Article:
She's So Lovely (1997, C/D/R) As per Leonard Maltin: "An errant husband's latest rage sends him to a mental hospital. Meanwhile, his slightly mad wife remarries, gets her life in order, and raises three children. When husband number one is released ten years later, he sees no reason why he and his ex shouldn't pick up just where they left off." [Submitted by Danielle Langlois, SC] Shine (1996, D/R) Academy award winner. A disturbed man finds solace in music, after being driven over the edge by his father, when he was a young piano prodigy. Diagnosis? Silence of the Lambs (1991, T) This film lead many students to the field of forensic psychology. Jody Foster as a junior FBI agent, off to find a psychopathic killer. Silent Fall (1994, D/T) Richard Dreyfuss as a burned-out child psychologist manipulated into helping an 9-year-old autistic murder suspect and his sister (her diagnosis?). Some interesting ethical conflicts here. [Submitted by Lynne Flannigan, Marywood University, PA] Single White Female (1992, T) Jennifer Jason Leigh takes on the persona of Bridget Fonda. Warrants a Freudian diagnosis... [Submitted by Dave Renjilian, Marywood University, PA] The Sixth Sense (1999, T/D/H) Bruce Willis as a child psychologist whose 6-year-old patient claims to see the spirits of dead people around him. Good film; nice plot twist. [Submitted by Christina Martini, NY] Six Ways to Sunday (1999, C) A young man is part of the Jewish mafia. He deals with his overbearing, jealous mother (any history of incest, hmmm?) and has an imaginary friend, to whom he speaks and who apparently takes over at times. Lots of room for Freudian analyses. [Submitted by Jason Spurgeon, University of Houston Clear Lake, TX] Sling Blade (1996, D) A very interesting film, although somewhat predictable. What do you think the main character's diagnoses would include? And how about when he left the state hospital - no such thing as discharge planning? Billy Bob Thornton is excellent as the long-term psychiatric inpatient. [Submitted by Bob Buss, Empire State College] Snake Pit (1948, D) A woman in a state insane asylum can't recall how she got there. Appropriate psychiatric treatment?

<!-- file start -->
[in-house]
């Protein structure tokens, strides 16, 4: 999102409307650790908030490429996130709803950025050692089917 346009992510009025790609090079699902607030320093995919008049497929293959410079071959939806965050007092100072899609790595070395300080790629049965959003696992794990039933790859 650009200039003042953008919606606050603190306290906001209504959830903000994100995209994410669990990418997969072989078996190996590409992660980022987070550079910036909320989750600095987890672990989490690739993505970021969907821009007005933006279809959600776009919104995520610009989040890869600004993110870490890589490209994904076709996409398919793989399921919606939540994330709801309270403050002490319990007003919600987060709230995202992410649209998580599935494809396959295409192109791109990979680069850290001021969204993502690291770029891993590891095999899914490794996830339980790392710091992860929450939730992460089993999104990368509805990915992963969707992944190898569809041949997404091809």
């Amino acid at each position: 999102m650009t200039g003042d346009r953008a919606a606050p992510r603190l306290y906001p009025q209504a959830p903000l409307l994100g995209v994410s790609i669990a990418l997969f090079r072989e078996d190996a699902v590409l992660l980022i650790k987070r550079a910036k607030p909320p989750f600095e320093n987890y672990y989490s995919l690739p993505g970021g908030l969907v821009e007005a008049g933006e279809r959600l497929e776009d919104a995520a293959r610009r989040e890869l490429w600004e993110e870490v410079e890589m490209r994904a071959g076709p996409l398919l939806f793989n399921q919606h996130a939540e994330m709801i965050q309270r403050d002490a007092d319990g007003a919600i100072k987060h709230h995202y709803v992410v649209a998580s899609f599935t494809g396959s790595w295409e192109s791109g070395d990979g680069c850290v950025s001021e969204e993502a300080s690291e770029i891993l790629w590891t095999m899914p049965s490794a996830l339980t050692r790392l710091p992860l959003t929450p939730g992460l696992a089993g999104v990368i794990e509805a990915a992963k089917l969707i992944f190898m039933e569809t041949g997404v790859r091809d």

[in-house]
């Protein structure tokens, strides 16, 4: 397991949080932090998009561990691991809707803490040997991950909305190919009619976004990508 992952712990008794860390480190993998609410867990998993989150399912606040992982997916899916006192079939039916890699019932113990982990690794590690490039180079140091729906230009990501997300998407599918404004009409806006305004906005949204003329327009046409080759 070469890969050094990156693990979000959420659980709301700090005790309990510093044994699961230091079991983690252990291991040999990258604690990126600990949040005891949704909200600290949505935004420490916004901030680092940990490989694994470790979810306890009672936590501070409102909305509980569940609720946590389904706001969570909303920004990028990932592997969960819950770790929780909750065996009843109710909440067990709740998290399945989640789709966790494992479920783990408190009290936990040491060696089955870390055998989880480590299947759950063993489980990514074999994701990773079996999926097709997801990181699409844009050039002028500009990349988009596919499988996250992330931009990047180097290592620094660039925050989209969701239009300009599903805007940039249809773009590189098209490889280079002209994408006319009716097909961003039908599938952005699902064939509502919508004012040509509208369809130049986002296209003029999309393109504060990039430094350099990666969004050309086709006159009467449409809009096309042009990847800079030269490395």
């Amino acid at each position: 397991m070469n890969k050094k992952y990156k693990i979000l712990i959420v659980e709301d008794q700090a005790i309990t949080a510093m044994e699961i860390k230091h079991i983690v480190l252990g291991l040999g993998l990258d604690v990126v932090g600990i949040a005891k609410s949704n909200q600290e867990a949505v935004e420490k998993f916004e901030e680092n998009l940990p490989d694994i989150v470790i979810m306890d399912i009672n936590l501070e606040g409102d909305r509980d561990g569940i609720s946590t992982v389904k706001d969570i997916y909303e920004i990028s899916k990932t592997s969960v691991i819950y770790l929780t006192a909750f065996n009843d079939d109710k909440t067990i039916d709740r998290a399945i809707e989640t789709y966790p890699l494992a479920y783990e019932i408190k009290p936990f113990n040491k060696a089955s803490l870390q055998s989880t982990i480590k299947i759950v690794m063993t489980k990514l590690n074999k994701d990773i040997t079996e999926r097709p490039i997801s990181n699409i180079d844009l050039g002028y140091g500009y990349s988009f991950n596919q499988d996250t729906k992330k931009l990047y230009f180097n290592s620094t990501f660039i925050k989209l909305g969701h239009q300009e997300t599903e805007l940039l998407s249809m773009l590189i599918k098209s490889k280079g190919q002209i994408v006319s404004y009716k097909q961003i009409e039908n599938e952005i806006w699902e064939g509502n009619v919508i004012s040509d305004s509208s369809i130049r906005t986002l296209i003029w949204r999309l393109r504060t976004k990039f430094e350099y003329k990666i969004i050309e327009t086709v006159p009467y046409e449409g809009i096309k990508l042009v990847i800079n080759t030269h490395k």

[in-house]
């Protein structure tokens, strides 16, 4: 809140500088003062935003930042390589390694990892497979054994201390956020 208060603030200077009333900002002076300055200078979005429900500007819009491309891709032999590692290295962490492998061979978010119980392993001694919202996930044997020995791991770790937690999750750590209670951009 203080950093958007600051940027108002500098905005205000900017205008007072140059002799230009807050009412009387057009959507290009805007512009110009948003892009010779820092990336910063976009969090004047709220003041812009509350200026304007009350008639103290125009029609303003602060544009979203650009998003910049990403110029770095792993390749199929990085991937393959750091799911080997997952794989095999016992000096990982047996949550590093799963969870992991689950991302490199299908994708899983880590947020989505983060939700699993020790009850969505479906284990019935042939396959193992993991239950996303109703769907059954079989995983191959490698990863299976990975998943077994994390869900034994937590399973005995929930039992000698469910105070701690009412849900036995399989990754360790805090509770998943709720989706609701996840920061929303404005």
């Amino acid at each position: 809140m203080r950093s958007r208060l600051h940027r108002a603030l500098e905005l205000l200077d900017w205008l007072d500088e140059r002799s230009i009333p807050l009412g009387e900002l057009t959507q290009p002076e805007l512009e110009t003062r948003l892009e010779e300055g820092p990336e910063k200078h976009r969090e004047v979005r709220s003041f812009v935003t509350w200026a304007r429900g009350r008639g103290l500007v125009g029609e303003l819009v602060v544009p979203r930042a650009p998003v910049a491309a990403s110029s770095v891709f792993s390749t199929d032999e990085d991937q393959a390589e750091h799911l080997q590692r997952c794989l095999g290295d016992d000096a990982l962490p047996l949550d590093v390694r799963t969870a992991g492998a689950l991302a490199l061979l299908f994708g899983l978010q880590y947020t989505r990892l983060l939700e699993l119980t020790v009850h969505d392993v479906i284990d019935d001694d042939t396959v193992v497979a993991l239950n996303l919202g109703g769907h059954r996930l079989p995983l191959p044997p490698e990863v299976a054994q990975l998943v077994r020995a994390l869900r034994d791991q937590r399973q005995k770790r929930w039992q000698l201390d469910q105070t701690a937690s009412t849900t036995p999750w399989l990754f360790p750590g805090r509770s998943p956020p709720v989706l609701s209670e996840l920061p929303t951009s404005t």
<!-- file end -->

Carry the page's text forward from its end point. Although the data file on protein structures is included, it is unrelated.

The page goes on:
Solaris (1972; 2002, D/SF) Scifi flick about a psychologist sent to a space station to investigate mysterious deaths. Typical job for psychologists in the future?! Sophie's Choice (1982, D) This one led to an Oscar for Meryl Streep, as she portrayed a World War II victim dealing with traumatic memories and guilt. Kevin Klein as her schizophrenic (?) boyfriend. I would never want to be faced with the "choice" she had to make... [Submitted by Danielle Langlois, SC] Spanking the Monkey (1994, C/D) What a positive surprise this film is and what a lousy title. If you are looking for a video to analyze psychologically, this is one ripe with material. A young pre-med student, rather than going to a prestigious summer internship in the attorney general's office, is tasked with tending to his attractive mother who has broken her leg. His father is on the road selling motivational videos. This forced intimacy (he helps her with the bedpan, dressing, showering) leads to Oedipal situations. The film is a black comedy, with the viewer careening from very serious content to humor in seconds. Definitely one to see for the psychologically-minded. Spellbound (1945, M/R/T) Hitchcock does dissociative amnesia - a man impersonating a psychiatrist at an asylum. Stairway to Light (1946, D) Oscar-winning short film portraying Dr. Phillipe Pinel's reform of a French mental institution in the late 18th century. I must track this one down! Sunset Boulevard (1950, D) See the classic with Gloria Swanson and WIlliam Holden. She is a former silent movie star, delusional about her continuing popularity, with a former husband who serves as her devoted butler. Is she schizophrenic? Delusional disorder? [Submitted by Phil Condren, St. Gregory High, Chicago] Sweethearts (1996, C/D) According to the submitter: "Janeane Garofolo stars as a rapid cycler, suicidal, manic depressive. Great film. Funny, sad and hits issues on beauty standards, relationships, insecurities and madness." [Submitted anonymously] Sybil (1976, D) A classic. This movie about multiple personalities fueled the dissociative field later, her diagnosis was questioned by one of the examining psychiatrists. Taxi Driver (1976, D)